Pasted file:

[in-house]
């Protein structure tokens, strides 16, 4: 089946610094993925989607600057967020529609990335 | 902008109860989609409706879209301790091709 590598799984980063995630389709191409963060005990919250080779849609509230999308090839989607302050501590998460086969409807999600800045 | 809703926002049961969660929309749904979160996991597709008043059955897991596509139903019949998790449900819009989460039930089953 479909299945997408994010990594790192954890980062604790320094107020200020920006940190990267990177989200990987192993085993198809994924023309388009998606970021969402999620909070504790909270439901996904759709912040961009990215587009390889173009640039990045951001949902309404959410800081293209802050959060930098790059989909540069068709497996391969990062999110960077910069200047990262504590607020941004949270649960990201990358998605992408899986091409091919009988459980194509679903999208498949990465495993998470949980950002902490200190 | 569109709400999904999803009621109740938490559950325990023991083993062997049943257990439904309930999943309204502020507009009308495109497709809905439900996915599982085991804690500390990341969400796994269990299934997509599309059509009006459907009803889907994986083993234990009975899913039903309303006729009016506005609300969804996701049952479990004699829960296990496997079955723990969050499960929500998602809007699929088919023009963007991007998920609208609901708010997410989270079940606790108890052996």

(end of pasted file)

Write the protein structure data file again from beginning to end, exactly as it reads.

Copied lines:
[in-house]
């Protein structure tokens, strides 16, 4: 089946610094993925989607600057967020529609990335 | 902008109860989609409706879209301790091709 590598799984980063995630389709191409963060005990919250080779849609509230999308090839989607302050501590998460086969409807999600800045 | 809703926002049961969660929309749904979160996991597709008043059955897991596509139903019949998790449900819009989460039930089953 479909299945997408994010990594790192954890980062604790320094107020200020920006940190990267990177989200990987192993085993198809994924023309388009998606970021969402999620909070504790909270439901996904759709912040961009990215587009390889173009640039990045951001949902309404959410800081293209802050959060930098790059989909540069068709497996391969990062999110960077910069200047990262504590607020941004949270649960990201990358998605992408899986091409091919009988459980194509679903999208498949990465495993998470949980950002902490200190 | 569109709400999904999803009621109740938490559950325990023991083993062997049943257990439904309930999943309204502020507009009308495109497709809905439900996915599982085991804690500390990341969400796994269990299934997509599309059509009006459907009803889907994986083993234990009975899913039903309303006729009016506005609300969804996701049952479990004699829960296990496997079955723990969050499960929500998602809007699929088919023009963007991007998920609208609901708010997410989270079940606790108890052996």